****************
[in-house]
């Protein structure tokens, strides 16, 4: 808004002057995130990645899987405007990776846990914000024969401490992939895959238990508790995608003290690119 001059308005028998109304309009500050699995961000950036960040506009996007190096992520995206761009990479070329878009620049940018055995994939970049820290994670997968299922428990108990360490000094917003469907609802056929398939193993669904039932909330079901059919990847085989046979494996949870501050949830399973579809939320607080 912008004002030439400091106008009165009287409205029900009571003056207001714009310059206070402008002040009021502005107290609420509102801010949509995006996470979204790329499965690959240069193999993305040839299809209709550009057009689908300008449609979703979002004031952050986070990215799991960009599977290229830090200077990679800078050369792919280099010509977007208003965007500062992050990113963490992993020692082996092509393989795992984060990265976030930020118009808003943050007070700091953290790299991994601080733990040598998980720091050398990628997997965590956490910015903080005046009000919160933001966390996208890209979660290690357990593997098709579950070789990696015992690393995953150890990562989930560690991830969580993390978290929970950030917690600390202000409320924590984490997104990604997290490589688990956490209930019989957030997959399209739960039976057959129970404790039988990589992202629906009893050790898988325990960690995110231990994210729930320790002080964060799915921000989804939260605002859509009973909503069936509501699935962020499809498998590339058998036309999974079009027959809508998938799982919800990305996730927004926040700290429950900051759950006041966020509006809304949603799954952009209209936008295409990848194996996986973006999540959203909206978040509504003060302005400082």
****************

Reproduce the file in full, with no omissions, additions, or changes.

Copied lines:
[in-house]
């Protein structure tokens, strides 16, 4: 808004002057995130990645899987405007990776846990914000024969401490992939895959238990508790995608003290690119 001059308005028998109304309009500050699995961000950036960040506009996007190096992520995206761009990479070329878009620049940018055995994939970049820290994670997968299922428990108990360490000094917003469907609802056929398939193993669904039932909330079901059919990847085989046979494996949870501050949830399973579809939320607080 912008004002030439400091106008009165009287409205029900009571003056207001714009310059206070402008002040009021502005107290609420509102801010949509995006996470979204790329499965690959240069193999993305040839299809209709550009057009689908300008449609979703979002004031952050986070990215799991960009599977290229830090200077990679800078050369792919280099010509977007208003965007500062992050990113963490992993020692082996092509393989795992984060990265976030930020118009808003943050007070700091953290790299991994601080733990040598998980720091050398990628997997965590956490910015903080005046009000919160933001966390996208890209979660290690357990593997098709579950070789990696015992690393995953150890990562989930560690991830969580993390978290929970950030917690600390202000409320924590984490997104990604997290490589688990956490209930019989957030997959399209739960039976057959129970404790039988990589992202629906009893050790898988325990960690995110231990994210729930320790002080964060799915921000989804939260605002859509009973909503069936509501699935962020499809498998590339058998036309999974079009027959809508998938799982919800990305996730927004926040700290429950900051759950006041966020509006809304949603799954952009209209936008295409990848194996996986973006999540959203909206978040509504003060302005400082």